Non-sewers think of patchwork quilts as pretty textile hobbies or simple art projects, but African-American artist Faith Ringgold's intricate creations tell powerful stories. Her piece We Came to America, created in 1997 as a response to James Baldwin's 1963 nonfiction book The Fire Next Time, depicts a ship making its way toward the Statue of Liberty against the backdrop of a setting sun. It could be a picturesque scene -- except that the ship is transporting slaves, the waters are bloodied with drowning passengers, and Lady Liberty is a black woman with dreadlocks holding a small child on her left hip.
A piercing commentary on the forced immigration of African slaves to the United States, Ringgold's piece was the jumping-off point for The Quilt Project, a multidisciplinary conversation among black artists about contemporary African-American life. Out of this grew Pieces of Me, a performance that came together through a pool of local black talent, including choreographer Robert Moses, jazz musician Wayne Wallace, spoken word artist Marc Bamuthi Joseph, and a 10-piece orchestra.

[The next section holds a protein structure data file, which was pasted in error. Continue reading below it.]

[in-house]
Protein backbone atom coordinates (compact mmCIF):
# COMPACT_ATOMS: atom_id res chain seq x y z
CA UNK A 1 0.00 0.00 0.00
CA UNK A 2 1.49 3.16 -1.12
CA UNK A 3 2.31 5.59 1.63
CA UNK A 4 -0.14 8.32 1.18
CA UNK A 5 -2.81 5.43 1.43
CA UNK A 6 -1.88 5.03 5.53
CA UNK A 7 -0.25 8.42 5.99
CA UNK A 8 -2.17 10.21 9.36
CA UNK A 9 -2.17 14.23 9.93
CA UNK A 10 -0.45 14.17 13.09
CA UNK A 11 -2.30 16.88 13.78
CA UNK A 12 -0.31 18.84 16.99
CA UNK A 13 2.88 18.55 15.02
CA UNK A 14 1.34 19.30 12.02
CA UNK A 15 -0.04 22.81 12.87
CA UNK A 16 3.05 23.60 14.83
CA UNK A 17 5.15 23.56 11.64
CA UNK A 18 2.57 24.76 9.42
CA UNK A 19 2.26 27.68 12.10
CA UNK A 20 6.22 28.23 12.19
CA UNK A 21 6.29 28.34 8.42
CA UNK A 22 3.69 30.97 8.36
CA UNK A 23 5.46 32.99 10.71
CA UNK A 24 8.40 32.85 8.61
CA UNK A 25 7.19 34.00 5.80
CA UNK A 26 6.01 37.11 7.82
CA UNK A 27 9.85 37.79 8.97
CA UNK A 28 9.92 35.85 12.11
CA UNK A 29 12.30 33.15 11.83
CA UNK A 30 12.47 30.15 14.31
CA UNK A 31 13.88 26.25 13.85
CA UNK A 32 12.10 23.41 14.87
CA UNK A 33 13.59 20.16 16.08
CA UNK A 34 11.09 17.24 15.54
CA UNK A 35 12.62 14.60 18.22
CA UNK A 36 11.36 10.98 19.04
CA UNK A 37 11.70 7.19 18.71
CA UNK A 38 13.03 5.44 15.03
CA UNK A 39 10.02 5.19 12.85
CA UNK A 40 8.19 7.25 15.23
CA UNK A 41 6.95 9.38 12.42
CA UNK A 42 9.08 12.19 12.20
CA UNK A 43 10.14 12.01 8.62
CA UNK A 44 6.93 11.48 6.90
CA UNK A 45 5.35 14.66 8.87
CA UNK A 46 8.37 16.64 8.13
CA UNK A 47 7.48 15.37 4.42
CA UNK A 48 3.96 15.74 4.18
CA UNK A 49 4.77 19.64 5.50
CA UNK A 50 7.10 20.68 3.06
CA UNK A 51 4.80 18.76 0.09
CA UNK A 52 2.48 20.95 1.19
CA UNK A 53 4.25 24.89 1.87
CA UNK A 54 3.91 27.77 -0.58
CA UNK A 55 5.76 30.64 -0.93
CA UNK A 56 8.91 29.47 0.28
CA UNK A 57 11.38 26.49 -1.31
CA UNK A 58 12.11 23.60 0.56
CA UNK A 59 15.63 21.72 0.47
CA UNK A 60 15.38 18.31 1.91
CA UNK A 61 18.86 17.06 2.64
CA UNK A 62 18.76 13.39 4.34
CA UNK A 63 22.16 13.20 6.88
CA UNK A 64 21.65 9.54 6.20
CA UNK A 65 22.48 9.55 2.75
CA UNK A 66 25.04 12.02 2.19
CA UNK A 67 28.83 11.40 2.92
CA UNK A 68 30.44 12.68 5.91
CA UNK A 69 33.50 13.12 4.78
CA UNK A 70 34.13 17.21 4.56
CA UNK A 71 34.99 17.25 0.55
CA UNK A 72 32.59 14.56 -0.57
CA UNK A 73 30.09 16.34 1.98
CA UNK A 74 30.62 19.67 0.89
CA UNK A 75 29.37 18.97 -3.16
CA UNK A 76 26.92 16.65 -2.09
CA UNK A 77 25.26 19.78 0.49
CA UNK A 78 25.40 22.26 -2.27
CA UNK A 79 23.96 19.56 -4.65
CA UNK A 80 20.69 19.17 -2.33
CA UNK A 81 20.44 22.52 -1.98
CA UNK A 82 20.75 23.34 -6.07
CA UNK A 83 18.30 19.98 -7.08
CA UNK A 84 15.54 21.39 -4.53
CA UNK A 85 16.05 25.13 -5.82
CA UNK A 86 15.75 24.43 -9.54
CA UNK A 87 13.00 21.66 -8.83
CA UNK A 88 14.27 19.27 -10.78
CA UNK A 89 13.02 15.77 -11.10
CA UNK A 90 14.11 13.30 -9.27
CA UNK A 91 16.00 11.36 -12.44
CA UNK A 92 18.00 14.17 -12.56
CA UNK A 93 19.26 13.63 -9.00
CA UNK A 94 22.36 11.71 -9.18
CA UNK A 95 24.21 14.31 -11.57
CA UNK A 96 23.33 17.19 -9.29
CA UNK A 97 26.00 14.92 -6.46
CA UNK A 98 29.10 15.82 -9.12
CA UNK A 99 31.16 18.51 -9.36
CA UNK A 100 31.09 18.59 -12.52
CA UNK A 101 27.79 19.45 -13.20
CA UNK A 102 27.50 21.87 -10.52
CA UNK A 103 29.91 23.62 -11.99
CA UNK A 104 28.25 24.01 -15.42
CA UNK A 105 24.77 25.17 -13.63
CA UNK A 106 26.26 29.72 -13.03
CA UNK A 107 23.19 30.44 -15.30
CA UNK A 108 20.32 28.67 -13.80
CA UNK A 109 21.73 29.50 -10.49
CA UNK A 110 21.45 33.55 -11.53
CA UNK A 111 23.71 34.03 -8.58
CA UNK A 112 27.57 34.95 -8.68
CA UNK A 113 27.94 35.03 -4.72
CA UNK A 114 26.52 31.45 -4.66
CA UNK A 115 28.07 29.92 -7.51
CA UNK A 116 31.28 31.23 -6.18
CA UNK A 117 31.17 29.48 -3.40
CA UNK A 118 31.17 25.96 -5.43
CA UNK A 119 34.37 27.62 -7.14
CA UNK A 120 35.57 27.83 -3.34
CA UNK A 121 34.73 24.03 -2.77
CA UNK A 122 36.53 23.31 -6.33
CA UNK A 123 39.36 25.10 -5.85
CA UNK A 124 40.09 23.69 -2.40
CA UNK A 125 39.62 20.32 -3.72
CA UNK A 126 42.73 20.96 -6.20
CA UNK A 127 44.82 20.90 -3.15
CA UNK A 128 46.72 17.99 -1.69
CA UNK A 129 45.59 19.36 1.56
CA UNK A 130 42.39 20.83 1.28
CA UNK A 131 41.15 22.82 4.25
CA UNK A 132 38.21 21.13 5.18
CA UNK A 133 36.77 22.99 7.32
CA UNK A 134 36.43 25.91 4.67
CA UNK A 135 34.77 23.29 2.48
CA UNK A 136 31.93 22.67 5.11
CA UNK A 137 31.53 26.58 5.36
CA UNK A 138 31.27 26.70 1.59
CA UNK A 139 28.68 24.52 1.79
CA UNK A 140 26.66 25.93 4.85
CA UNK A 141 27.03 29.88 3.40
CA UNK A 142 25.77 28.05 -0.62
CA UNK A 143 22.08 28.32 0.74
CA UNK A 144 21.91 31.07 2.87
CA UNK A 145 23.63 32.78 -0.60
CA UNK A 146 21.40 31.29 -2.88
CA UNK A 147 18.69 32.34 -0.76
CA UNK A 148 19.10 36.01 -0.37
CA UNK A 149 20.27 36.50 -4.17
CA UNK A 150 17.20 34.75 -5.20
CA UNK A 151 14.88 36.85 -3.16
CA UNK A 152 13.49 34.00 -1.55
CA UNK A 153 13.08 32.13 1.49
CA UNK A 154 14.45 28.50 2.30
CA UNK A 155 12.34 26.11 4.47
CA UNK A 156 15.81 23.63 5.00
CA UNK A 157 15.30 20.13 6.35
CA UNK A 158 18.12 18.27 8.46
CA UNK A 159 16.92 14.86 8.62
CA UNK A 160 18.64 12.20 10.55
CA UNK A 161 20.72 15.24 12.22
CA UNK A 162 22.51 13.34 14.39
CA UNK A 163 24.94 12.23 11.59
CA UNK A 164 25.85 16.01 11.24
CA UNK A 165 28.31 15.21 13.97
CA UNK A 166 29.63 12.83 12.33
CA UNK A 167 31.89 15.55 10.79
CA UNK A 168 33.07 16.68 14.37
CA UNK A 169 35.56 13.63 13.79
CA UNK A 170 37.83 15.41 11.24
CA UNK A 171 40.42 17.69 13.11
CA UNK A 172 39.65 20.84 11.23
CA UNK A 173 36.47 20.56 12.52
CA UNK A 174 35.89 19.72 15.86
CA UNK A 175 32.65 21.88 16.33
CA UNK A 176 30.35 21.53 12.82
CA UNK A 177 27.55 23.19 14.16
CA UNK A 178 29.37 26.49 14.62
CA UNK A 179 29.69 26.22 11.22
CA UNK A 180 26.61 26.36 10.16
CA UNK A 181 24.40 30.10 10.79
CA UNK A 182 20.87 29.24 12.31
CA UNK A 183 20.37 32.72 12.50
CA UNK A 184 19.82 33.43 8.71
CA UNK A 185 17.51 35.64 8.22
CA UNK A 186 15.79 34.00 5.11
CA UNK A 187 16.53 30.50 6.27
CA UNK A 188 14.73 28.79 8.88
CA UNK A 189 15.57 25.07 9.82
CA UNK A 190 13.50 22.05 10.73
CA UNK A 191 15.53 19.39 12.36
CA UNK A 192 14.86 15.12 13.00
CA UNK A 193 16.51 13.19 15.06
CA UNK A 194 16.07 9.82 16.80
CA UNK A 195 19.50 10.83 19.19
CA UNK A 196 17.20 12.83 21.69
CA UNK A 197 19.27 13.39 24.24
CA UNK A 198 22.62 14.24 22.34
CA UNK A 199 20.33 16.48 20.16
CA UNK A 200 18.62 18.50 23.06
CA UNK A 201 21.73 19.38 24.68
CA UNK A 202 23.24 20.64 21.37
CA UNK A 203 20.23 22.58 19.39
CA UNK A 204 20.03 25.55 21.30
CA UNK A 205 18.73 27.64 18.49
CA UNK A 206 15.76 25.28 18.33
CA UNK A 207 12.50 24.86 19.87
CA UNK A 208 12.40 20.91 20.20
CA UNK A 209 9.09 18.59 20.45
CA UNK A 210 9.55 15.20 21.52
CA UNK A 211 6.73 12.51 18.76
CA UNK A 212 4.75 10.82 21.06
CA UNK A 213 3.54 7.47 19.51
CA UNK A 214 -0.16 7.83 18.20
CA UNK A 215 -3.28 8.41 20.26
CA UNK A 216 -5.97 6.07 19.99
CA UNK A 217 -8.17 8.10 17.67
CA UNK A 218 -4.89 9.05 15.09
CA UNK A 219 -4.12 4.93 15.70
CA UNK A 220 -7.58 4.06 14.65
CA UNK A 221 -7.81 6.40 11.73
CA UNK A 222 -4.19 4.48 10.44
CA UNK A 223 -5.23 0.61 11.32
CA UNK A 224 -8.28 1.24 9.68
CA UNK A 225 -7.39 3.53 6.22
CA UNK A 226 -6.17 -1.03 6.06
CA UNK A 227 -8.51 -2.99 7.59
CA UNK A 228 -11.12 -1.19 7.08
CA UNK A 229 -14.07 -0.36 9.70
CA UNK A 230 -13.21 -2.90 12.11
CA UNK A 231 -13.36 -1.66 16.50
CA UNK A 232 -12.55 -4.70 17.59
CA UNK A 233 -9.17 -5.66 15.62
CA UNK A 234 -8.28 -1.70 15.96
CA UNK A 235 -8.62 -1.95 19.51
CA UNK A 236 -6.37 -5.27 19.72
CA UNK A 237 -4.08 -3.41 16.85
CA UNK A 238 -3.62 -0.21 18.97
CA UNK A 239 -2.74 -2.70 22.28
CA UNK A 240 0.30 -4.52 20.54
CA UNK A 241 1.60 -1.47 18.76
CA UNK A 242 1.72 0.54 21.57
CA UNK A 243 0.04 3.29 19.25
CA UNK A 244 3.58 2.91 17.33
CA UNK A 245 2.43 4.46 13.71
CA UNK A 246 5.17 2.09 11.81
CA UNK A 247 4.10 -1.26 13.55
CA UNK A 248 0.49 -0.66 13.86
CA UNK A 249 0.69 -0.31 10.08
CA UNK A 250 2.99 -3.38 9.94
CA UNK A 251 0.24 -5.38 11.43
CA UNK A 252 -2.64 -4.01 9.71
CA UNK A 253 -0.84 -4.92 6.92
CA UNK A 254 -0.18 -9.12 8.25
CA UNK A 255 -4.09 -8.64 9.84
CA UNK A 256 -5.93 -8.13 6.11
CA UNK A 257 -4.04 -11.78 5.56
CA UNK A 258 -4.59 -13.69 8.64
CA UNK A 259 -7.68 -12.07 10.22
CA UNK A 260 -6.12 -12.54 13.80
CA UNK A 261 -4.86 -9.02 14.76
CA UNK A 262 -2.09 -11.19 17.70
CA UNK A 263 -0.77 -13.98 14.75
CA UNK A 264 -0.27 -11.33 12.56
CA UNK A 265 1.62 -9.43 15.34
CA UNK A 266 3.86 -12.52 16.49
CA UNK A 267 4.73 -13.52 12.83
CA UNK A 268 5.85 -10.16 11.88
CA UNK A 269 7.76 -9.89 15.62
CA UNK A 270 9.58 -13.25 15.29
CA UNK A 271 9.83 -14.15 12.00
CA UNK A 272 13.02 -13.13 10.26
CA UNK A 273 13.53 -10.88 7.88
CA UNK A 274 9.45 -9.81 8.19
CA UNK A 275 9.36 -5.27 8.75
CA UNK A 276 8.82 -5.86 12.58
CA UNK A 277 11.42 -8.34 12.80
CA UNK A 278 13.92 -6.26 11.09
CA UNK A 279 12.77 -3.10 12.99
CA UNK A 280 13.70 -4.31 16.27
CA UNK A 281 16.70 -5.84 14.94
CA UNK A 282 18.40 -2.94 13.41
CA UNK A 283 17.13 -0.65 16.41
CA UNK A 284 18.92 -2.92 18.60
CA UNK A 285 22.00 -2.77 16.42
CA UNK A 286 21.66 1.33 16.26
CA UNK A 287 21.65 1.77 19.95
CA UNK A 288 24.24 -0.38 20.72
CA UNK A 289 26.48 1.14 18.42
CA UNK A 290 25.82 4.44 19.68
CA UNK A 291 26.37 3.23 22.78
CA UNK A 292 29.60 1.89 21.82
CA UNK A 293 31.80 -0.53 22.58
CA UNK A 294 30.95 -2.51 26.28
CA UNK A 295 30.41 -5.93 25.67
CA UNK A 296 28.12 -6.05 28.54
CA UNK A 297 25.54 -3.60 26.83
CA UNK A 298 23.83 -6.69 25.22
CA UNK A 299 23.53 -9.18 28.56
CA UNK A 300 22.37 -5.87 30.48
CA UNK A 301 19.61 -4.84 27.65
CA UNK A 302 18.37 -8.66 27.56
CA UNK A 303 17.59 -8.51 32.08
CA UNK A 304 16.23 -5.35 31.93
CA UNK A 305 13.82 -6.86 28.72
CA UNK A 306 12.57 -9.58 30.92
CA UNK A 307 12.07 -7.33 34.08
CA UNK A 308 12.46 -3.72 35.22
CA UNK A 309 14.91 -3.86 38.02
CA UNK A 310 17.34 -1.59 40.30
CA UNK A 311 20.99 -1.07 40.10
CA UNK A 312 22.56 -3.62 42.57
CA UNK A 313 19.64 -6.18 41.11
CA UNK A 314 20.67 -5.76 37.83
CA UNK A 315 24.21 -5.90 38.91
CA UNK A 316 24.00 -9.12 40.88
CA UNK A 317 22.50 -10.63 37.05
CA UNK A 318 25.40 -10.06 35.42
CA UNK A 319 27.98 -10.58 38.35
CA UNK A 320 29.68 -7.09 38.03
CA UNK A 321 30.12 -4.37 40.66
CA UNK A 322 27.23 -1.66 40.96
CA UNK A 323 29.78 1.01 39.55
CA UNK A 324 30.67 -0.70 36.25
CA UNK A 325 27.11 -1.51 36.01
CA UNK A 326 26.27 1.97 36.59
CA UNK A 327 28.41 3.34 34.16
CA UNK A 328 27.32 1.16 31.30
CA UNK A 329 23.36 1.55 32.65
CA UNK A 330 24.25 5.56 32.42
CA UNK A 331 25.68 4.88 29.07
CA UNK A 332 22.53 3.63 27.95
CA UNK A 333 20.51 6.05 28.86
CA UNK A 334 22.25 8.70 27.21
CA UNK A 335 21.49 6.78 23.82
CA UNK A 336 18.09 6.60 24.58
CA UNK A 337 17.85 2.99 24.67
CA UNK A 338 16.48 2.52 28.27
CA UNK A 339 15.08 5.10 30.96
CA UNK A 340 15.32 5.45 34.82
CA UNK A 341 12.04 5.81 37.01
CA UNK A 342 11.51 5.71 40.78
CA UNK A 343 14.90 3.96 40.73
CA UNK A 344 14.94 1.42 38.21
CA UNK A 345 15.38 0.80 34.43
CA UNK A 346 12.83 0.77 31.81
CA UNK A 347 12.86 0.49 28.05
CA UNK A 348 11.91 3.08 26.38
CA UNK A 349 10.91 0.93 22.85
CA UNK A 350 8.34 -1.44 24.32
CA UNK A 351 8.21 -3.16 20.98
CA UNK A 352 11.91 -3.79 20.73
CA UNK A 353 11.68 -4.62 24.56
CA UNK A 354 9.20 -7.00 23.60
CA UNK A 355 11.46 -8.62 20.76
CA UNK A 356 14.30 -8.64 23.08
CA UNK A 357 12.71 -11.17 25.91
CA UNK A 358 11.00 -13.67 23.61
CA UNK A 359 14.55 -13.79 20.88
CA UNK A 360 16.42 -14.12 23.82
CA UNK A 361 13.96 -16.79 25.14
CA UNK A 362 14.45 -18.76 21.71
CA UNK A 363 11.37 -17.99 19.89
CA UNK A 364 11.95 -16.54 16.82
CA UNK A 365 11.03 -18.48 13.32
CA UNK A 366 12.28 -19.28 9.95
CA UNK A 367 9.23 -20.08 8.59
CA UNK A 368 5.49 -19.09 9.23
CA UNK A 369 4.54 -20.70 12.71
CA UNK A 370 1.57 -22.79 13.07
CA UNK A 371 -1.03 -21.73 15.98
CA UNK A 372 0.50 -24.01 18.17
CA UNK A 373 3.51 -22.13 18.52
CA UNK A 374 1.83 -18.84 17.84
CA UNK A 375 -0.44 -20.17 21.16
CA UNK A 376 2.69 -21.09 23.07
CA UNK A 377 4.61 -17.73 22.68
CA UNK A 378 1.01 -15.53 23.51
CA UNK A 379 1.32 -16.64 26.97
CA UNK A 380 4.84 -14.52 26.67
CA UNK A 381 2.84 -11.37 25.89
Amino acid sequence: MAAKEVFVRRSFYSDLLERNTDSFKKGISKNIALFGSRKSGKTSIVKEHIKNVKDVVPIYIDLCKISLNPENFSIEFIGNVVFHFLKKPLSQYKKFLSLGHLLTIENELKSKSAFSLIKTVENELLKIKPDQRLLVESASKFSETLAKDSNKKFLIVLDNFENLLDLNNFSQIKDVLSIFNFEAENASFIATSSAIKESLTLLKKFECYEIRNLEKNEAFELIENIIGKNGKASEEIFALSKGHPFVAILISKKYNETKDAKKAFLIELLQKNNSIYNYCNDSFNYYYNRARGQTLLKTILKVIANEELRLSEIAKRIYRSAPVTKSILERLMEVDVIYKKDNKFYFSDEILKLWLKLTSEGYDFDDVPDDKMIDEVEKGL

Each of the choreographers created a segment of the production, which is set to live music and spoken word, to represent one of the quilt's main components: the statue, the drowning bodies, and the slave ship. Incorporating African influences -- traditional music and a griot (a native storyteller) -- as well as modern-day African-American elements like rap and jazz, Pieces of Me brings Ringgold's harrowing yet hopeful portrait to life.
Tickets are $10 for the Oct. 31 preview and $20 for regular admission
"We're dealing with the trans-Atlantic journey of Africans to the Americas," says participating dance-maker Aisha Jenkins, "but we didn't come through Ellis Island. We came here as slaves." Like Ringgold, Jenkins was inspired by Baldwin, whom she knew as a child. Today she hopes to revisit the question he so tirelessly posed in his work: "How do we come out of bondage and into freedom?"